Music Faculty - DIAMM Publications
DIAMM Publications Online Shop
DIAMM Publications is an extension of a research project – the ‘Digital Image Archive of Medieval Music’. This project provides a leading resource for the study of medieval manuscripts through its website www.diamm.ac.uk
A selection of the manuscripts that have been digitally captured have been transformed into facsimile publications of the highest quality by the Faculty of Music. These are new scholarly editions with extensive introductions and commentaries by leading musicologists.
To date five books have been published – all available for sale below- and there are plans to publish new facsimiles at a rate of around one per year.
Postage and packing charges
UK postage and packing of all DIAMM publications is free.
For deliveries outside the UK postage and packing will be calculated during the checkout process. The charges range from £6.50 to £45 depending on the weight of the book and the shipping address.
It is also possible to arrange to collect copies in person from Oxford.
DIAMM facsimiles are also stocked by OMI - Old Manuscripts and Incunabula (New York).
Booksellers can purchase DIAMM Publications by requesting an order form by emailing firstname.lastname@example.org Bookseller will be issued with an invoice once their order is accepted.
For telephone enquiries the DIAMM office number is +44 (0)1865 241323 10.00 am to 7.00 pm.
The Award-winning Full-colour facsimile edition of Eton College Library MS. 178 produced by Diamm Publications, with an extensive illustrated introductory study by Magnus Williamson. In Full bonded leather binding (£270) or buckram binding (£195). Please click on 'read more' to add to basket.
This publication was awarded the 2011 Claude V Palisca Prize by the American Musicological Society.
One of the most iconic of music manuscripts, the Eton Choirbook is of unique importance, both in its own right as a cultural artefact and as a source of English choral polyphony composed during the late fifteenth and early sixteenth centuries. Had it perished, along with so many other (less fortunate) pre-Reformation music manuscripts, our knowledge of a critical moment in the history of English music would have been immensely diminished. Ever since it was first copied for use in the college chapel in the early 1500s, the choirbook has been continuously in the possession of Eton College. Several composers whose works were included in it had close associations with the college, not least Robert Wylkynson, who served as the college's informator choristarum from 1500. Other composers represented include Banastre, Browne, Cornyshe, Davy, Fawkyner, Fayrfax, Hygons, Lambe and Turges. Most of its original contents (67 out of a total of 93 pieces) were votive antiphons, or devotional motets of prayer and praise, sung each evening to the Virgin Mary, the college's dedicatee. The Salve ceremony, familiar to worshippers throughout Catholic Europe, lay at the heart of Eton College's raison d'etre as a chantry college: the Eton Choirbook is an eloquent witness to this flowering of devotional culture on the eve of the Reformation.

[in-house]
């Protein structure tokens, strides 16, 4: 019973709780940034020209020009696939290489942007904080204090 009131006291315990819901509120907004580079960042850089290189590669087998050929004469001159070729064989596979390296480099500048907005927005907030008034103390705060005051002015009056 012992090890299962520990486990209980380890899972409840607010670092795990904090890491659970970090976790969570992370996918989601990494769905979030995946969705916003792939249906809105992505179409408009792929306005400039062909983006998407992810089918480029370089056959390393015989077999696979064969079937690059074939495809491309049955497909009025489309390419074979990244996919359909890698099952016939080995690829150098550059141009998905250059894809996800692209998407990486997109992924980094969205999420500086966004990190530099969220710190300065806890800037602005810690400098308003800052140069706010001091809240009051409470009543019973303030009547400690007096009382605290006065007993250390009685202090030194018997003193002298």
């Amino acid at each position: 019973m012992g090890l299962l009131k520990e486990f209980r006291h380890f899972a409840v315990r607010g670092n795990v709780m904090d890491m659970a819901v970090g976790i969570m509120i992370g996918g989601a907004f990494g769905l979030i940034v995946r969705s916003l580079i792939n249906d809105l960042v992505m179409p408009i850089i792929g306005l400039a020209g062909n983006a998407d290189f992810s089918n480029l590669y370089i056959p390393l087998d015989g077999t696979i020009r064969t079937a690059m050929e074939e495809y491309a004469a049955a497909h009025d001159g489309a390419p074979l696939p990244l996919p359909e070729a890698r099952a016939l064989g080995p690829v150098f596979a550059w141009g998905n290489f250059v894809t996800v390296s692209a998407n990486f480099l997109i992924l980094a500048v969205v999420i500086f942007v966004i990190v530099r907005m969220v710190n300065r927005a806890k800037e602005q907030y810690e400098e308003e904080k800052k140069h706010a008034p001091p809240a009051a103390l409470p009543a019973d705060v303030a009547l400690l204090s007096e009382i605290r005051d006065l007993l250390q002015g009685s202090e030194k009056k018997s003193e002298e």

The manuscript is also a work of consummate artistry, copied by an experienced scribe on large vellum leaves, and illuminated by a professional limner. Even in its in-complete state (nearly half of its original 224 leaves have been lost), the Eton Choirbook is the undoubted queen of early Tudor music manuscripts.
The Choirbook is presented in full colour facsimile on heavy matt art paper, hard bound, with an introduction by Magnus Williamson (Newcastle University) and published by the Digital Image Archive of Medieval Music (University of Oxford).
Pages: 112 (introduction) + 264 (full colour facsimile)
Format: 426 x 306 mm (reduced from 590 x 420 mm)